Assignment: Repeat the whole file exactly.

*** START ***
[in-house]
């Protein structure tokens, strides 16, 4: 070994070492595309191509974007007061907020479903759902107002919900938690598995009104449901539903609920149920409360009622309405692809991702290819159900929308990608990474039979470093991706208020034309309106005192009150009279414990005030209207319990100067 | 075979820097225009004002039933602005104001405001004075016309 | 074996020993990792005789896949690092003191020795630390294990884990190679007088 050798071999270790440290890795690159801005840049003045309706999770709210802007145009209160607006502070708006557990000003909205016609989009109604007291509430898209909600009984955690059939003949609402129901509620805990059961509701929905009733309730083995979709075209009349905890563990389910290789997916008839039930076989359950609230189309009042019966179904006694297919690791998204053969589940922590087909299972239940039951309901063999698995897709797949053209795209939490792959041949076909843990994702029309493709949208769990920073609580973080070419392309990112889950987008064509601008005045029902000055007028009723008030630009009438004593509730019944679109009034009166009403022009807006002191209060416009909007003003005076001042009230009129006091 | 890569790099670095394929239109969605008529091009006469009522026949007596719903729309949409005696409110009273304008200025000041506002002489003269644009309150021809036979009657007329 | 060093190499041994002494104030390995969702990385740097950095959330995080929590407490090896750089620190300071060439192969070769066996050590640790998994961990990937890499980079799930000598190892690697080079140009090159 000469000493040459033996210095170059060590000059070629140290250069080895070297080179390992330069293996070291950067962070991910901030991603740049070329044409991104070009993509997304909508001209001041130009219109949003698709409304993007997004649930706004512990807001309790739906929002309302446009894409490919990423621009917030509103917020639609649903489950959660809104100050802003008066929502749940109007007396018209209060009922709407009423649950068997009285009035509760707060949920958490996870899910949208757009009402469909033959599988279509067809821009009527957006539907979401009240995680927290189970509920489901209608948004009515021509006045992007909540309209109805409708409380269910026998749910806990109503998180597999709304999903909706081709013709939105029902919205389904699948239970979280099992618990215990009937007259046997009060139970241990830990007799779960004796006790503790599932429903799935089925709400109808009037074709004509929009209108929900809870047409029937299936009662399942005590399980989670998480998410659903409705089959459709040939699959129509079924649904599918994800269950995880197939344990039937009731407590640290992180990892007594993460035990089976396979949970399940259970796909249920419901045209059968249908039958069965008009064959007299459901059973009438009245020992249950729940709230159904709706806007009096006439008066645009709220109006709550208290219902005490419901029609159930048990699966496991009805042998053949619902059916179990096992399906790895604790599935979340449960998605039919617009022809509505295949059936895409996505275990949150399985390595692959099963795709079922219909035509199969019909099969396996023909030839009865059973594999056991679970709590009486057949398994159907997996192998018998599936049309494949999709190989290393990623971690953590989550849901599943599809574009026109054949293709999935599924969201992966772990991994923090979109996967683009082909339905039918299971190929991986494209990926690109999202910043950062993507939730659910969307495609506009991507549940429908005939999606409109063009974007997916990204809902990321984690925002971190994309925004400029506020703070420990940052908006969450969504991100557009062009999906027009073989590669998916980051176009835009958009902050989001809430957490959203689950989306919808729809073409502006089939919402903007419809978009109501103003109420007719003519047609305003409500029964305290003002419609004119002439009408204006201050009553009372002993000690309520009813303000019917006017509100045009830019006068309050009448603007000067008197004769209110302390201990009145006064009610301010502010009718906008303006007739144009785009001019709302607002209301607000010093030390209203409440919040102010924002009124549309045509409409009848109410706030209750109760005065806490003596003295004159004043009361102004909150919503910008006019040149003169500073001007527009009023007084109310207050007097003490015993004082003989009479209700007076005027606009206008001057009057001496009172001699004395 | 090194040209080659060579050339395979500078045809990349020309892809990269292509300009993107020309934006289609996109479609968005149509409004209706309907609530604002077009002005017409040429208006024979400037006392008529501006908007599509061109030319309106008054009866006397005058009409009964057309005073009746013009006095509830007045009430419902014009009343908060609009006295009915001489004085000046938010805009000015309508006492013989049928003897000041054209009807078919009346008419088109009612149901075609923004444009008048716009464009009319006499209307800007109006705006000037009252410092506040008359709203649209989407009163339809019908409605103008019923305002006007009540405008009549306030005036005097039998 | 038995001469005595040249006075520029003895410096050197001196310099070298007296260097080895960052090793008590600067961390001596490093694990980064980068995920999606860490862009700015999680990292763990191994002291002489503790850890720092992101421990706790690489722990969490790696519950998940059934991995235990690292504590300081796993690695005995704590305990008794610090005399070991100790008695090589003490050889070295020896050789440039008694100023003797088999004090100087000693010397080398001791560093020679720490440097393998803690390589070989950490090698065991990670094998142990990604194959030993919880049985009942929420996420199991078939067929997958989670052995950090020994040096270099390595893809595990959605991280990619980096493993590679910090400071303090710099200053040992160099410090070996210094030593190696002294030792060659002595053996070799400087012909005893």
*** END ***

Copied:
[in-house]
């Protein structure tokens, strides 16, 4: 070994070492595309191509974007007061907020479903759902107002919900938690598995009104449901539903609920149920409360009622309405692809991702290819159900929308990608990474039979470093991706208020034309309106005192009150009279414990005030209207319990100067 | 075979820097225009004002039933602005104001405001004075016309 | 074996020993990792005789896949690092003191020795630390294990884990190679007088 050798071999270790440290890795690159801005840049003045309706999770709210802007145009209160607006502070708006557990000003909205016609989009109604007291509430898209909600009984955690059939003949609402129901509620805990059961509701929905009733309730083995979709075209009349905890563990389910290789997916008839039930076989359950609230189309009042019966179904006694297919690791998204053969589940922590087909299972239940039951309901063999698995897709797949053209795209939490792959041949076909843990994702029309493709949208769990920073609580973080070419392309990112889950987008064509601008005045029902000055007028009723008030630009009438004593509730019944679109009034009166009403022009807006002191209060416009909007003003005076001042009230009129006091 | 890569790099670095394929239109969605008529091009006469009522026949007596719903729309949409005696409110009273304008200025000041506002002489003269644009309150021809036979009657007329 | 060093190499041994002494104030390995969702990385740097950095959330995080929590407490090896750089620190300071060439192969070769066996050590640790998994961990990937890499980079799930000598190892690697080079140009090159 000469000493040459033996210095170059060590000059070629140290250069080895070297080179390992330069293996070291950067962070991910901030991603740049070329044409991104070009993509997304909508001209001041130009219109949003698709409304993007997004649930706004512990807001309790739906929002309302446009894409490919990423621009917030509103917020639609649903489950959660809104100050802003008066929502749940109007007396018209209060009922709407009423649950068997009285009035509760707060949920958490996870899910949208757009009402469909033959599988279509067809821009009527957006539907979401009240995680927290189970509920489901209608948004009515021509006045992007909540309209109805409708409380269910026998749910806990109503998180597999709304999903909706081709013709939105029902919205389904699948239970979280099992618990215990009937007259046997009060139970241990830990007799779960004796006790503790599932429903799935089925709400109808009037074709004509929009209108929900809870047409029937299936009662399942005590399980989670998480998410659903409705089959459709040939699959129509079924649904599918994800269950995880197939344990039937009731407590640290992180990892007594993460035990089976396979949970399940259970796909249920419901045209059968249908039958069965008009064959007299459901059973009438009245020992249950729940709230159904709706806007009096006439008066645009709220109006709550208290219902005490419901029609159930048990699966496991009805042998053949619902059916179990096992399906790895604790599935979340449960998605039919617009022809509505295949059936895409996505275990949150399985390595692959099963795709079922219909035509199969019909099969396996023909030839009865059973594999056991679970709590009486057949398994159907997996192998018998599936049309494949999709190989290393990623971690953590989550849901599943599809574009026109054949293709999935599924969201992966772990991994923090979109996967683009082909339905039918299971190929991986494209990926690109999202910043950062993507939730659910969307495609506009991507549940429908005939999606409109063009974007997916990204809902990321984690925002971190994309925004400029506020703070420990940052908006969450969504991100557009062009999906027009073989590669998916980051176009835009958009902050989001809430957490959203689950989306919808729809073409502006089939919402903007419809978009109501103003109420007719003519047609305003409500029964305290003002419609004119002439009408204006201050009553009372002993000690309520009813303000019917006017509100045009830019006068309050009448603007000067008197004769209110302390201990009145006064009610301010502010009718906008303006007739144009785009001019709302607002209301607000010093030390209203409440919040102010924002009124549309045509409409009848109410706030209750109760005065806490003596003295004159004043009361102004909150919503910008006019040149003169500073001007527009009023007084109310207050007097003490015993004082003989009479209700007076005027606009206008001057009057001496009172001699004395 | 090194040209080659060579050339395979500078045809990349020309892809990269292509300009993107020309934006289609996109479609968005149509409004209706309907609530604002077009002005017409040429208006024979400037006392008529501006908007599509061109030319309106008054009866006397005058009409009964057309005073009746013009006095509830007045009430419902014009009343908060609009006295009915001489004085000046938010805009000015309508006492013989049928003897000041054209009807078919009346008419088109009612149901075609923004444009008048716009464009009319006499209307800007109006705006000037009252410092506040008359709203649209989407009163339809019908409605103008019923305002006007009540405008009549306030005036005097039998 | 038995001469005595040249006075520029003895410096050197001196310099070298007296260097080895960052090793008590600067961390001596490093694990980064980068995920999606860490862009700015999680990292763990191994002291002489503790850890720092992101421990706790690489722990969490790696519950998940059934991995235990690292504590300081796993690695005995704590305990008794610090005399070991100790008695090589003490050889070295020896050789440039008694100023003797088999004090100087000693010397080398001791560093020679720490440097393998803690390589070989950490090698065991990670094998142990990604194959030993919880049985009942929420996420199991078939067929997958989670052995950090020994040096270099390595893809595990959605991280990619980096493993590679910090400071303090710099200053040992160099410090070996210094030593190696002294030792060659002595053996070799400087012909005893």